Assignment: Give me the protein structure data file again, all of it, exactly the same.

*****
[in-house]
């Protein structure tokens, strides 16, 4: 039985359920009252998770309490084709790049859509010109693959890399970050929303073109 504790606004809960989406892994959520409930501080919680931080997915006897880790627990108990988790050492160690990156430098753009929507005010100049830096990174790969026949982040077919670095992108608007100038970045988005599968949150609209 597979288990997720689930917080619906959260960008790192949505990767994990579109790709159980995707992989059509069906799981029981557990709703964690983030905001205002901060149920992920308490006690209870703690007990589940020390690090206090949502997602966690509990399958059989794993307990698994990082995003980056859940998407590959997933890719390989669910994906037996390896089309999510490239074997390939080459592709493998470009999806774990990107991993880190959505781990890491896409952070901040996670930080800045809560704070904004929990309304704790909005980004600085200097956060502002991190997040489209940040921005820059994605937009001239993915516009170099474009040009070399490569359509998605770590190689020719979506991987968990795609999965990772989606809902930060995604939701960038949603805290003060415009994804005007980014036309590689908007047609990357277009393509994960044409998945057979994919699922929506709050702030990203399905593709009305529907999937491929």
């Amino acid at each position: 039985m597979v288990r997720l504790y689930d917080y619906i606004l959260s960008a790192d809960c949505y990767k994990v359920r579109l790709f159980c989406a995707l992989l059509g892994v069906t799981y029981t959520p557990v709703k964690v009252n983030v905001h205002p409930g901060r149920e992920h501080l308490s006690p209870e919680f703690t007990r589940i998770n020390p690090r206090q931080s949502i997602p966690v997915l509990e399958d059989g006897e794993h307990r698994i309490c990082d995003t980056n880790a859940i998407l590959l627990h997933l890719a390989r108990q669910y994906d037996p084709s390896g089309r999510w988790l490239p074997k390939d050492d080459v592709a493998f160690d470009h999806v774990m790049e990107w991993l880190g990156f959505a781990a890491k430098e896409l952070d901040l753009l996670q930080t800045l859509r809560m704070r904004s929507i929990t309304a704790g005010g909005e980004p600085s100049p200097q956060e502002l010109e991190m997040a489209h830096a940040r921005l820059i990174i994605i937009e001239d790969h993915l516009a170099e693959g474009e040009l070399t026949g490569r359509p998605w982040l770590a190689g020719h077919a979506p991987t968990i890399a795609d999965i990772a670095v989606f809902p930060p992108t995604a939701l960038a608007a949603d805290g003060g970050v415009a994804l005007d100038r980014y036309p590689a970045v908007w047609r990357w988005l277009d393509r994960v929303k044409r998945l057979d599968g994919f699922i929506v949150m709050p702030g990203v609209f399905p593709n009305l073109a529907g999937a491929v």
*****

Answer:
[in-house]
């Protein structure tokens, strides 16, 4: 039985359920009252998770309490084709790049859509010109693959890399970050929303073109 504790606004809960989406892994959520409930501080919680931080997915006897880790627990108990988790050492160690990156430098753009929507005010100049830096990174790969026949982040077919670095992108608007100038970045988005599968949150609209 597979288990997720689930917080619906959260960008790192949505990767994990579109790709159980995707992989059509069906799981029981557990709703964690983030905001205002901060149920992920308490006690209870703690007990589940020390690090206090949502997602966690509990399958059989794993307990698994990082995003980056859940998407590959997933890719390989669910994906037996390896089309999510490239074997390939080459592709493998470009999806774990990107991993880190959505781990890491896409952070901040996670930080800045809560704070904004929990309304704790909005980004600085200097956060502002991190997040489209940040921005820059994605937009001239993915516009170099474009040009070399490569359509998605770590190689020719979506991987968990795609999965990772989606809902930060995604939701960038949603805290003060415009994804005007980014036309590689908007047609990357277009393509994960044409998945057979994919699922929506709050702030990203399905593709009305529907999937491929």
């Amino acid at each position: 039985m597979v288990r997720l504790y689930d917080y619906i606004l959260s960008a790192d809960c949505y990767k994990v359920r579109l790709f159980c989406a995707l992989l059509g892994v069906t799981y029981t959520p557990v709703k964690v009252n983030v905001h205002p409930g901060r149920e992920h501080l308490s006690p209870e919680f703690t007990r589940i998770n020390p690090r206090q931080s949502i997602p966690v997915l509990e399958d059989g006897e794993h307990r698994i309490c990082d995003t980056n880790a859940i998407l590959l627990h997933l890719a390989r108990q669910y994906d037996p084709s390896g089309r999510w988790l490239p074997k390939d050492d080459v592709a493998f160690d470009h999806v774990m790049e990107w991993l880190g990156f959505a781990a890491k430098e896409l952070d901040l753009l996670q930080t800045l859509r809560m704070r904004s929507i929990t309304a704790g005010g909005e980004p600085s100049p200097q956060e502002l010109e991190m997040a489209h830096a940040r921005l820059i990174i994605i937009e001239d790969h993915l516009a170099e693959g474009e040009l070399t026949g490569r359509p998605w982040l770590a190689g020719h077919a979506p991987t968990i890399a795609d999965i990772a670095v989606f809902p930060p992108t995604a939701l960038a608007a949603d805290g003060g970050v415009a994804l005007d100038r980014y036309p590689a970045v908007w047609r990357w988005l277009d393509r994960v929303k044409r998945l057979d599968g994919f699922i929506v949150m709050p702030g990203v609209f399905p593709n009305l073109a529907g999937a491929v």